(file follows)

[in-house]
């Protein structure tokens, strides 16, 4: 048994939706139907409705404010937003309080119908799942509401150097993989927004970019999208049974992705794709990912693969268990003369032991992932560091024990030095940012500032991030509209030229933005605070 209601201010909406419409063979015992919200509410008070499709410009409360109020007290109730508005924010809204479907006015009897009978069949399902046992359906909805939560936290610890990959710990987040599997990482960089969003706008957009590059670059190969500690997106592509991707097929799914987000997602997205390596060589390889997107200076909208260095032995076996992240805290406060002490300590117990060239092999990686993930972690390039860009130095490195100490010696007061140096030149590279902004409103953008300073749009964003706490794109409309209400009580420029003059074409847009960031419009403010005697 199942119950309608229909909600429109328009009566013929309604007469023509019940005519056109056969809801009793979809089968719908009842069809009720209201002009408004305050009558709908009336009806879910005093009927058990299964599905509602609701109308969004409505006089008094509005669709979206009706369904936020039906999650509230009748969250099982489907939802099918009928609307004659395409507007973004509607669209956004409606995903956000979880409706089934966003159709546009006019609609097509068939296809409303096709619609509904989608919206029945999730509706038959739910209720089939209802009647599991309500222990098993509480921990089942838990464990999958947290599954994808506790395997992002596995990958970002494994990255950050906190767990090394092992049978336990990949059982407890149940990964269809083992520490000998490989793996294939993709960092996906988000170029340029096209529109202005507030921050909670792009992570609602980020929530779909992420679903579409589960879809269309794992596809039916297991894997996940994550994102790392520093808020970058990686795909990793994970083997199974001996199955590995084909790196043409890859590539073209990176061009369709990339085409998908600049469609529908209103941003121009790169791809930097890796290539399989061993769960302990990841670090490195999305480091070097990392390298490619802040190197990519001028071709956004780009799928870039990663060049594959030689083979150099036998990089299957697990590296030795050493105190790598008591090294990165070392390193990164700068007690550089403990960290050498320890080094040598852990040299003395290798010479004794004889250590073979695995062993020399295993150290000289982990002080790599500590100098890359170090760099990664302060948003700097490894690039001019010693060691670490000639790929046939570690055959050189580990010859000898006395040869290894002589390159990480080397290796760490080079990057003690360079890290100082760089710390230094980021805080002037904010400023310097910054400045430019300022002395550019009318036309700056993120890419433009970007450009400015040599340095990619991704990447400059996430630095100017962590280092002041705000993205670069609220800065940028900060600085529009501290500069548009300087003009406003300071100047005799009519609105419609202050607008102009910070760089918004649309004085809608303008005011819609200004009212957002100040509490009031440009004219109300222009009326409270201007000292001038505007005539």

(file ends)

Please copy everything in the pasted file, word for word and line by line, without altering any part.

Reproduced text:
[in-house]
């Protein structure tokens, strides 16, 4: 048994939706139907409705404010937003309080119908799942509401150097993989927004970019999208049974992705794709990912693969268990003369032991992932560091024990030095940012500032991030509209030229933005605070 209601201010909406419409063979015992919200509410008070499709410009409360109020007290109730508005924010809204479907006015009897009978069949399902046992359906909805939560936290610890990959710990987040599997990482960089969003706008957009590059670059190969500690997106592509991707097929799914987000997602997205390596060589390889997107200076909208260095032995076996992240805290406060002490300590117990060239092999990686993930972690390039860009130095490195100490010696007061140096030149590279902004409103953008300073749009964003706490794109409309209400009580420029003059074409847009960031419009403010005697 199942119950309608229909909600429109328009009566013929309604007469023509019940005519056109056969809801009793979809089968719908009842069809009720209201002009408004305050009558709908009336009806879910005093009927058990299964599905509602609701109308969004409505006089008094509005669709979206009706369904936020039906999650509230009748969250099982489907939802099918009928609307004659395409507007973004509607669209956004409606995903956000979880409706089934966003159709546009006019609609097509068939296809409303096709619609509904989608919206029945999730509706038959739910209720089939209802009647599991309500222990098993509480921990089942838990464990999958947290599954994808506790395997992002596995990958970002494994990255950050906190767990090394092992049978336990990949059982407890149940990964269809083992520490000998490989793996294939993709960092996906988000170029340029096209529109202005507030921050909670792009992570609602980020929530779909992420679903579409589960879809269309794992596809039916297991894997996940994550994102790392520093808020970058990686795909990793994970083997199974001996199955590995084909790196043409890859590539073209990176061009369709990339085409998908600049469609529908209103941003121009790169791809930097890796290539399989061993769960302990990841670090490195999305480091070097990392390298490619802040190197990519001028071709956004780009799928870039990663060049594959030689083979150099036998990089299957697990590296030795050493105190790598008591090294990165070392390193990164700068007690550089403990960290050498320890080094040598852990040299003395290798010479004794004889250590073979695995062993020399295993150290000289982990002080790599500590100098890359170090760099990664302060948003700097490894690039001019010693060691670490000639790929046939570690055959050189580990010859000898006395040869290894002589390159990480080397290796760490080079990057003690360079890290100082760089710390230094980021805080002037904010400023310097910054400045430019300022002395550019009318036309700056993120890419433009970007450009400015040599340095990619991704990447400059996430630095100017962590280092002041705000993205670069609220800065940028900060600085529009501290500069548009300087003009406003300071100047005799009519609105419609202050607008102009910070760089918004649309004085809608303008005011819609200004009212957002100040509490009031440009004219109300222009009326409270201007000292001038505007005539």